FDA-Approved Drugs’ promises

A team from the University of Zurich discovered that antidepressants, such as selective serotonin reuptake inhibitors (SSRIs),  could slow pancreatic and colon cancer growth in mice. Furthermore, in some cases, when antidepressants are combined with immunotherapy, the tumor could entirely disappear. Because the drugs the researchers used in their study are already FDA-approved, they could rapidly be available for cancer patients if human clinical trials confirmed the findings from the animal studies. The study was published in Science Translational Medicine.

Another animal study led by a team from the University of British Columbia showed that a drug used in cancer care could reinstate memory in mice with Alzheimer’s disease. The drug named Axitinib is FDA-approved to treat cancer. However, clinical trials are needed to see if the drug will show the same promising results in humans. The study was published in The Lancet.

New Findings on Nutrition and Colon Cancer

In a new study, researchers from the Carl R. Woese Institute for Genomic Biology demonstrated the health benefits of red seaweed. Two sugars contained in red seaweed manifested prebiotic activity in-vitro. Additionally, the authors found that one of those sugar, 3,6-anhydro-l-galactose, had properties able to fight colon cancer in-vitro. Those preliminary findings may help explain why Japan has the lowest incidence of colon cancer. The study was published in Marine Drugs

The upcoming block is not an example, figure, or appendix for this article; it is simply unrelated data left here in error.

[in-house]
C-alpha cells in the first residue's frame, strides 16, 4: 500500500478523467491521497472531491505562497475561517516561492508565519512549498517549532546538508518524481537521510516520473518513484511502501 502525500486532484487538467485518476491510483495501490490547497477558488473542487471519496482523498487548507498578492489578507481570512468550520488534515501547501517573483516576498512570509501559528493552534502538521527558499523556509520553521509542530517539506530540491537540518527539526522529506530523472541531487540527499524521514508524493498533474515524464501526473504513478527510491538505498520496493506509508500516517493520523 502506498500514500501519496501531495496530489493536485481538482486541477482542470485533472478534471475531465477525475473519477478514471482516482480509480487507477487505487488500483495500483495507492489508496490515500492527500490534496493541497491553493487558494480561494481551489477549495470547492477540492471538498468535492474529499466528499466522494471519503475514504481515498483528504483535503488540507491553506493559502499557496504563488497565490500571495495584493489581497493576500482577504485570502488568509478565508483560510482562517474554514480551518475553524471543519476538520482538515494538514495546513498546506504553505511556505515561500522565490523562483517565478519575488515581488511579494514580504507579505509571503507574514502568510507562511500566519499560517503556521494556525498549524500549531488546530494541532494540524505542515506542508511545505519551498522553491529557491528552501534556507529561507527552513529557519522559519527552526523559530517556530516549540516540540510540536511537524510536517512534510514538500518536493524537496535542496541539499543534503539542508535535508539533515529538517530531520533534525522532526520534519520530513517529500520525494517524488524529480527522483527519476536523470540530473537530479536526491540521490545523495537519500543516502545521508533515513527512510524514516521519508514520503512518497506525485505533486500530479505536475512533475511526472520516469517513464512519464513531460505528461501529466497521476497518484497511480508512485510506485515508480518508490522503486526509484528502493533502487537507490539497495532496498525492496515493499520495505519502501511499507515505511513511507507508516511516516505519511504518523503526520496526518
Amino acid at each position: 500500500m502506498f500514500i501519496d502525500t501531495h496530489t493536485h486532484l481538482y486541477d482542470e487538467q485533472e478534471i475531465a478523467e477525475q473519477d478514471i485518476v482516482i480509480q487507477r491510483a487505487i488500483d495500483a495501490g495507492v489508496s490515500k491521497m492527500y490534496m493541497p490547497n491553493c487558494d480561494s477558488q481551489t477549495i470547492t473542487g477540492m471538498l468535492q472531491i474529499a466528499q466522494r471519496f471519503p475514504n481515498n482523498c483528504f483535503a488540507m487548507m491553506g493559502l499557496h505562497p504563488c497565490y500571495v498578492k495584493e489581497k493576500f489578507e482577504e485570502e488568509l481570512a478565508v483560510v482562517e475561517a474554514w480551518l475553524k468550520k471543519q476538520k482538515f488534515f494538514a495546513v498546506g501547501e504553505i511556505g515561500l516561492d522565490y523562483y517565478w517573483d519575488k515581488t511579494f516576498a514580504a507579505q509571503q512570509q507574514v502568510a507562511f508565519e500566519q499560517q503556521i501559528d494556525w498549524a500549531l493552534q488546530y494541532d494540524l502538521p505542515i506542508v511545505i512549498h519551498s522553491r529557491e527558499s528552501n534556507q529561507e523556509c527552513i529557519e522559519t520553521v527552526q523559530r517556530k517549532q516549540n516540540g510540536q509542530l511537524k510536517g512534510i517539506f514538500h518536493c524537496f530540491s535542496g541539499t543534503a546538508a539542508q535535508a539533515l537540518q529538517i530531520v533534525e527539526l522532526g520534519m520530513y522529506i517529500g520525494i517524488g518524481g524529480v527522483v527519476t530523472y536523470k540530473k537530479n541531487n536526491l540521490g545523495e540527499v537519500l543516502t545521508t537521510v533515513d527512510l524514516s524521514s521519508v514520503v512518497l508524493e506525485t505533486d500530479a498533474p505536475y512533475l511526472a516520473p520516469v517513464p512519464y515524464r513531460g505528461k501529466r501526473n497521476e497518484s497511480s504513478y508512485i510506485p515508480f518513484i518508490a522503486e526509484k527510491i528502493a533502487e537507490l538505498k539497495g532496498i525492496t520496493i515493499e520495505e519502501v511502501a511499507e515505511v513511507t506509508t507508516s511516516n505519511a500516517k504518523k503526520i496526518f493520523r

A recent study by oncologists from the Dana-Farber Cancer Institute identified how red meat consumption affects DNA.. From observational studies, it has been known that a correlation existed between consuming red meat and colon cancer, but the biological mechanisms were not understood. The authors discovered that some compounds found in red meat caused alkylation, a type of DNA damage. This study is a crucial step in understanding why high consumption of red meat increases the risk of colon cancer. The study was published in Cancer Discovery.

Cancer care for LGBTQ2SPIA+ Patients

As previously discussed in the literature, the lesbian, gay, bisexual, trans, queer, two-spirit, pansexual, intersex, asexual, plus (LGBTQ2SPIA+) population faces multiple healthcare barriers.

In a new study from the University of Alberta (Canada), undergraduate researchers surveyed 214 radiation therapists involved in cancer care to assess their knowledge, attitudes, and practice behaviors related to this patient population. The study revealed knowledge gaps, with over 70% of the therapists not familiar with all terms associated with LGBTQ2SPIA+. While 74.5% reported experience caring for the LGBTQ2SPIA+ community, only 33% included appropriate gender pronouns when caring for LGBTQ2SPIA+ cancer patients. 87% of the surveyed providers expressed interest in receiving more education on the LGBTQ2SPIA+ community needs. While not generalizable to all Canadian radiation therapists, the results identified gaps that should be addressed to provide inclusive care. The study was published in the Journal of Medical Imaging and Radiation Sciences.

One of this study’s findings is that over 70% of respondents were unsure if specific resources were available for the LGBTQ2SPIA+ population at their cancer center. Here are two resources available to the MSKCC LGBTQ2SPIA+ healthcare providers and patients:
-The National LGBT Cancer Network resources to providers: LGBTQ cultural competency trainings.
– MSKCC resources for LGBTQ2SPIA+ cancer patients: https://www.mskcc.org/about/lgbt-healthcare-msk